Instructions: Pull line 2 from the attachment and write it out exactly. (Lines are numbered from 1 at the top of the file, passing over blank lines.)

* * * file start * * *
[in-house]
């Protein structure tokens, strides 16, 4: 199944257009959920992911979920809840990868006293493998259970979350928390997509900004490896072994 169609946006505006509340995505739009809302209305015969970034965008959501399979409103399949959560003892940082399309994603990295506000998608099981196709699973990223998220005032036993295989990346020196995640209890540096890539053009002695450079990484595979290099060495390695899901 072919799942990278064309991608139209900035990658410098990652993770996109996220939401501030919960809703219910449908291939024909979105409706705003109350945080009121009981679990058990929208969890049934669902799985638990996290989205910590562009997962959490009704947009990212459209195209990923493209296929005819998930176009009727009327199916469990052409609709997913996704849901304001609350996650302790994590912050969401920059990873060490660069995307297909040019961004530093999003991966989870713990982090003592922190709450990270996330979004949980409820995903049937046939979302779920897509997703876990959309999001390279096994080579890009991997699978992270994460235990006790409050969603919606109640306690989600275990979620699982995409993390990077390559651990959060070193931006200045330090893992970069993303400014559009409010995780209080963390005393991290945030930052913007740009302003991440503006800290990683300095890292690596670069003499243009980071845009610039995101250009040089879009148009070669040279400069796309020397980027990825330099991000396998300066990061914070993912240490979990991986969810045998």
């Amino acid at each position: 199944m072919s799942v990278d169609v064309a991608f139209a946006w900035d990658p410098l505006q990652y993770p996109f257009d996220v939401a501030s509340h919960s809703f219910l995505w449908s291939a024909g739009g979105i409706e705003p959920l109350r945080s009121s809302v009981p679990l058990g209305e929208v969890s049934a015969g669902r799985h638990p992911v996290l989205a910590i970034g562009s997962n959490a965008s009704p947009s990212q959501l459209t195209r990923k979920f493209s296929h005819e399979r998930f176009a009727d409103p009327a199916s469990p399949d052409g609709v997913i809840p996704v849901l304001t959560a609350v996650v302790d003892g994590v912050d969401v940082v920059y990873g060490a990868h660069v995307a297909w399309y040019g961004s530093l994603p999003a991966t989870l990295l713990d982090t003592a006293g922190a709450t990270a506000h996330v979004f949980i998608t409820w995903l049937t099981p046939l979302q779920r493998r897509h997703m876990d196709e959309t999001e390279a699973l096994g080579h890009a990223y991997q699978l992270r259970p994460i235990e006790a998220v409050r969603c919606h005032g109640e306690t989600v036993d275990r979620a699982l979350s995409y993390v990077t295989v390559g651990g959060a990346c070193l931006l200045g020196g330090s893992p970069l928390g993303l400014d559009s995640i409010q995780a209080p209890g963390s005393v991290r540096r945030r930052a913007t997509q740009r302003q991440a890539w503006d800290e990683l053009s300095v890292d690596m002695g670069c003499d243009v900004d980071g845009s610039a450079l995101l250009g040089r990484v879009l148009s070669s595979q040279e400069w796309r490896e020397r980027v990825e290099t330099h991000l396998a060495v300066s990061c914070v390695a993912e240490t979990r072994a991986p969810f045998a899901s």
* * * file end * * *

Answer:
């Protein structure tokens, strides 16, 4: 199944257009959920992911979920809840990868006293493998259970979350928390997509900004490896072994 169609946006505006509340995505739009809302209305015969970034965008959501399979409103399949959560003892940082399309994603990295506000998608099981196709699973990223998220005032036993295989990346020196995640209890540096890539053009002695450079990484595979290099060495390695899901 072919799942990278064309991608139209900035990658410098990652993770996109996220939401501030919960809703219910449908291939024909979105409706705003109350945080009121009981679990058990929208969890049934669902799985638990996290989205910590562009997962959490009704947009990212459209195209990923493209296929005819998930176009009727009327199916469990052409609709997913996704849901304001609350996650302790994590912050969401920059990873060490660069995307297909040019961004530093999003991966989870713990982090003592922190709450990270996330979004949980409820995903049937046939979302779920897509997703876990959309999001390279096994080579890009991997699978992270994460235990006790409050969603919606109640306690989600275990979620699982995409993390990077390559651990959060070193931006200045330090893992970069993303400014559009409010995780209080963390005393991290945030930052913007740009302003991440503006800290990683300095890292690596670069003499243009980071845009610039995101250009040089879009148009070669040279400069796309020397980027990825330099991000396998300066990061914070993912240490979990991986969810045998």